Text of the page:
The superior mass-transfer characteristics of the hollow fiber construction, which is a considerably large lumen surrounded by a large area of a thin porous membrane wall has caused it being used in a number of commercial applications in broadly differing fields such as medical (blood fractionation), water reclamation (purification and desalination), gas separation, and techniques using pervaporation.
Other applications of this membrane type are in the biochemical industry or bioseparation and bioreactors. Specifically its advantageous characteristics when compared with conventional filtration and separation systems are high volume efficiency, modest energy requirements, low operating costs and two modes of operation and low operating costs. These benefits are offset to a certain extent by more-frequent fouling and initial capital expense.
The challenge faced by those requiring to determine the pore size distribution through the walls is to determine a technique which can functionally transfer a fluid radially through a narrow fiber, making pore size measurements across a flat sheet is simple by comparison. The challenge of the analysis of hollow fibers has been overcome by an exclusive preparation technique which involves sealing an individual fiber into a special sample holder.
Acrylic tube sample holders, 8 mm outer diameter and 30 mm length were prepared by drilling the bore to 1.5mm and countersinking each end.
Each of the sample fibers were cut and opened by inserting a TFE coated wire down the lumen (center of the tube). This wire is in place during the following procedure: the sample was glued and sealed inside the acrylic holder using quick-drying epoxy resin. The loose end of the fiber was sealed with the glue. The wire was re-moved after the glue had started to harden in 2 or 3 minutes.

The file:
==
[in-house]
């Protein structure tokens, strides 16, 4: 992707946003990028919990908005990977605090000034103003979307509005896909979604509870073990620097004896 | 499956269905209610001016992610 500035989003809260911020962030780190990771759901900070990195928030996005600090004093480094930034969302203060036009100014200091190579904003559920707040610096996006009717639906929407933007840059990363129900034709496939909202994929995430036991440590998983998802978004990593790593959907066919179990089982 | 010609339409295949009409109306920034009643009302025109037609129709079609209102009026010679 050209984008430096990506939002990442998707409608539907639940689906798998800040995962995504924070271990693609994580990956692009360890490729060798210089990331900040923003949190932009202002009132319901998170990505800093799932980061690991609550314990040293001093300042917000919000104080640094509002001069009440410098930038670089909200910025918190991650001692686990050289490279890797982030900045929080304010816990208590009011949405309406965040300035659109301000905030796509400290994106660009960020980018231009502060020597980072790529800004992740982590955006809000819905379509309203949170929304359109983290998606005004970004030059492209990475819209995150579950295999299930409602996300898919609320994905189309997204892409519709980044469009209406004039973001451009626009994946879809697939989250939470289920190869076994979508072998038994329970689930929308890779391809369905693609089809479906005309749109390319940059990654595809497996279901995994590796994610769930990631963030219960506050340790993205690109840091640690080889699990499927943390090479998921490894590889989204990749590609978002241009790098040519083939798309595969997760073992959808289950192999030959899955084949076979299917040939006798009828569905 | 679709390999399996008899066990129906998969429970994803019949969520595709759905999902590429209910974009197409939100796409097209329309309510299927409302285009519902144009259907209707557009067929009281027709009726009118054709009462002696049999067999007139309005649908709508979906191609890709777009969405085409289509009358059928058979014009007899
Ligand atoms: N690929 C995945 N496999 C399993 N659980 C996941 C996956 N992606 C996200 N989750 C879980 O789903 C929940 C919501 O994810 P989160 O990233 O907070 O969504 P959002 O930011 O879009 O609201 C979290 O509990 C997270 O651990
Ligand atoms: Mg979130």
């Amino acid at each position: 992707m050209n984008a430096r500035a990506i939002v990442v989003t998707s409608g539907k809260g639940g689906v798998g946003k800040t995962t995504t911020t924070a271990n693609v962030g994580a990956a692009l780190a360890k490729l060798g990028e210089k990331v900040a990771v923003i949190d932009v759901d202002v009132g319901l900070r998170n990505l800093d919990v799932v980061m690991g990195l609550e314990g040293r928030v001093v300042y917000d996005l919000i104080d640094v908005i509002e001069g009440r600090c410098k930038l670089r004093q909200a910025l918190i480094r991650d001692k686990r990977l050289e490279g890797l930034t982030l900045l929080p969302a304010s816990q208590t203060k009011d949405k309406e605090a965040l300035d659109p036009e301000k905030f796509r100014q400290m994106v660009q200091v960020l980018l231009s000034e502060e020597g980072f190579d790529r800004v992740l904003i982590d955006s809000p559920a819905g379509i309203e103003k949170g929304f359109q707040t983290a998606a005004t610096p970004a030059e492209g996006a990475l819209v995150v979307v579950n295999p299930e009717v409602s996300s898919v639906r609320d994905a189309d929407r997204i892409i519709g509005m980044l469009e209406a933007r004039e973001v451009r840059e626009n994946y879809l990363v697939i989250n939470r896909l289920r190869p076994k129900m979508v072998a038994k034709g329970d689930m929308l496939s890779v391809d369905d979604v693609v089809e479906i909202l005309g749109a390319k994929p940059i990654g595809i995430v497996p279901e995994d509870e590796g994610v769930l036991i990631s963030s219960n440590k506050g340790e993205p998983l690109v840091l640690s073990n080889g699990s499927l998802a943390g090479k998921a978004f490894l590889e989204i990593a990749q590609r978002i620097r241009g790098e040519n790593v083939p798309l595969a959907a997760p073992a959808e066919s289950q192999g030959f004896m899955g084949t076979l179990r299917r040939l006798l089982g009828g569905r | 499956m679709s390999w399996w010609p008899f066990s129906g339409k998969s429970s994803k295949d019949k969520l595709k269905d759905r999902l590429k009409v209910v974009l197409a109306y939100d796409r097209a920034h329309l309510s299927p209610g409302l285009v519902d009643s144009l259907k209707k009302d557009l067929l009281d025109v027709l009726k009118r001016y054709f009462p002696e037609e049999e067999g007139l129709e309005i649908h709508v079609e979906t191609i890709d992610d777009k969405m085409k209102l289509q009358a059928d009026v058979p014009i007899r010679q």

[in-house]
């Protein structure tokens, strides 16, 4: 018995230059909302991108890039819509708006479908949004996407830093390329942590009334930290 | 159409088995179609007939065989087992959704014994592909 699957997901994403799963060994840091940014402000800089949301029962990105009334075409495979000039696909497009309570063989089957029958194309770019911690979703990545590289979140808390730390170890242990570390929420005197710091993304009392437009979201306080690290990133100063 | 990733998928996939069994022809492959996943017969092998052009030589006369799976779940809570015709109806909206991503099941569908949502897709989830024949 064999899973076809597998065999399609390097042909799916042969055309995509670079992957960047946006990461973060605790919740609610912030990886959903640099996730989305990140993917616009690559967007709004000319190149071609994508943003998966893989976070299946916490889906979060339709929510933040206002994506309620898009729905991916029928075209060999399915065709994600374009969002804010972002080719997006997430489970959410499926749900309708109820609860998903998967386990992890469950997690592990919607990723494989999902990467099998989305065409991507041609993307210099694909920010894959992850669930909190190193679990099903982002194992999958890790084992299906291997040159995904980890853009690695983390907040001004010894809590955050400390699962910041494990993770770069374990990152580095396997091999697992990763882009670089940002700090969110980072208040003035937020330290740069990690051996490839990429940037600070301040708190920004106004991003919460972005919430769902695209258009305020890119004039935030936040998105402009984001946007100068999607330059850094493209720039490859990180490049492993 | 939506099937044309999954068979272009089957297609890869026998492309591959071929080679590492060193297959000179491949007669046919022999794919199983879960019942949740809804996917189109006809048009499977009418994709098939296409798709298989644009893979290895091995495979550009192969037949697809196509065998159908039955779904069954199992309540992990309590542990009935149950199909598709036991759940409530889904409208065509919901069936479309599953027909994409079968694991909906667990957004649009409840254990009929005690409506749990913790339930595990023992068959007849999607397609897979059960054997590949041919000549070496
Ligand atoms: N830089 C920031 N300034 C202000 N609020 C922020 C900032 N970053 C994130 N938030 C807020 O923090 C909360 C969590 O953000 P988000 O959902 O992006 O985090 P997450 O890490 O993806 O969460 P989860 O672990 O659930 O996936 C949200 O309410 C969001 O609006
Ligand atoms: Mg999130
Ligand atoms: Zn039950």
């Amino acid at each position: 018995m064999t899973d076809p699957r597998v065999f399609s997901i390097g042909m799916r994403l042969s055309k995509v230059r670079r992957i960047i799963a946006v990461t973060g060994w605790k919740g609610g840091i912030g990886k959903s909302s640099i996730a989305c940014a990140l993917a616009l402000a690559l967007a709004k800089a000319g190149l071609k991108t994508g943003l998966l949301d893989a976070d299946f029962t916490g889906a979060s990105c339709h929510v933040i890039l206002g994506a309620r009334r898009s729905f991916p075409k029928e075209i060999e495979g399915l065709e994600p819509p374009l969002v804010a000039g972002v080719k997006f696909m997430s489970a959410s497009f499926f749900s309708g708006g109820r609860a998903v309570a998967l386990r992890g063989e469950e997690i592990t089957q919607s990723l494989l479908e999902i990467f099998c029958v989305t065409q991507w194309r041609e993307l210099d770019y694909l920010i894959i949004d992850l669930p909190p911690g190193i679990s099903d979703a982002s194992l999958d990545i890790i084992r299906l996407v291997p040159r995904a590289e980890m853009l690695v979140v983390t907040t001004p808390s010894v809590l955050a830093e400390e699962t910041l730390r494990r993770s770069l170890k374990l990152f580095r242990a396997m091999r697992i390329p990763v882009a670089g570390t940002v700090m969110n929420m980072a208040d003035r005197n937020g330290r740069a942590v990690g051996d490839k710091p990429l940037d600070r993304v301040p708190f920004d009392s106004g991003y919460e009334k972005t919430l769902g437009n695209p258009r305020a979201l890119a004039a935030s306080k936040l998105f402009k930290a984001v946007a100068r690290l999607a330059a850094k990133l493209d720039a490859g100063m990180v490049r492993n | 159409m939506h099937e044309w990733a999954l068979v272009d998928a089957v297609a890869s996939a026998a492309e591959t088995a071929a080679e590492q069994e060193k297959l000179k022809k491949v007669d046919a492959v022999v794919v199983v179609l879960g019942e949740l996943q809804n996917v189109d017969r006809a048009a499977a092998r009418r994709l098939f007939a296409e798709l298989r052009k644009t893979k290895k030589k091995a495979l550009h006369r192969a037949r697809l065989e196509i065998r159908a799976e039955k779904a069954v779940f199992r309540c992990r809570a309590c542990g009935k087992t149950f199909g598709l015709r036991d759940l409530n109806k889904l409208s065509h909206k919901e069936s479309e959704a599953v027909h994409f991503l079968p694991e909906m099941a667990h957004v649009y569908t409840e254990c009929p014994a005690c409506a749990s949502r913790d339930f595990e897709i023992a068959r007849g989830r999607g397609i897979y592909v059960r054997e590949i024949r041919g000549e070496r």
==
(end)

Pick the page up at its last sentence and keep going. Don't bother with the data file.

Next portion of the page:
Figure 1. Sample mounted and glued in acrylic sample holder. Sealed fiber end is shown arrowed.
Four polymeric hollow fiber sample identified as 1, 2, 3, 4, each having an outside diameter of 1 mm and a wall thickness of 100 µm were prepared as above. The completed sample holders were installed in an external sample manifold in place of the usual sample holder assembly and block, and analyzed on a Porometer 3G z using Porofil wetting fluid. The 3G z was equipped with both 10 and 100 ml/min sensors, and both ranges were used. Around 256 data points were measured over the selected pressure or pore size range.
Figure 2. External Sample Manifold. The red arrow indicates the attachment point for the acrylic sample holder.
Figure 3 shows the measured data of flow versus pressure for wet and dry runs for all four samples are shown. The mean flow pore sizes were determined similarly at the pressure intersection of half the dry flow data with the wet flow curve. These bubble point values and these values are presented in Table 1.
Figure 3. Measured "wet" and "dry" flow versus pressure. The differences between all the samples is already evident.
|Maximum Pore Size (microns)
|Mean Flow Pore Size (microns)
|Minimum Pore Size (microns)
|Bubble Point Pressure (bar)
|Bubble Point Flow Rate (l/m)
The pore size distributions were determined from the measured pressure assuming a zero contact angle. Number distributions were determined based on the internal geometric surface of the sample fibers from gross dimensions. These distributions are graphically represented in Figures 4 and 5.
Figure 4. Differential percent flow versus pore size. Differences between sub-micron pores are highly resolved.
Figure 5. Differential pore number percent area versus pore size. Some similarities between samples 3 and 4 can now be seen.
A new sample preparation technique has been employed successfully to demonstrate the sub-micron resolution of the Porometer 3G on what are usually considered to be "difficult" samples. This ability to measure pore size distributions in the (membrane) wall of a single hollow fiber is of significant value to manufacturers and users of these materials.
This information has been sourced, reviewed and adapted from materials provided by Quantachrome Instruments.
For more information on this source, please visit Quantachrome Instruments.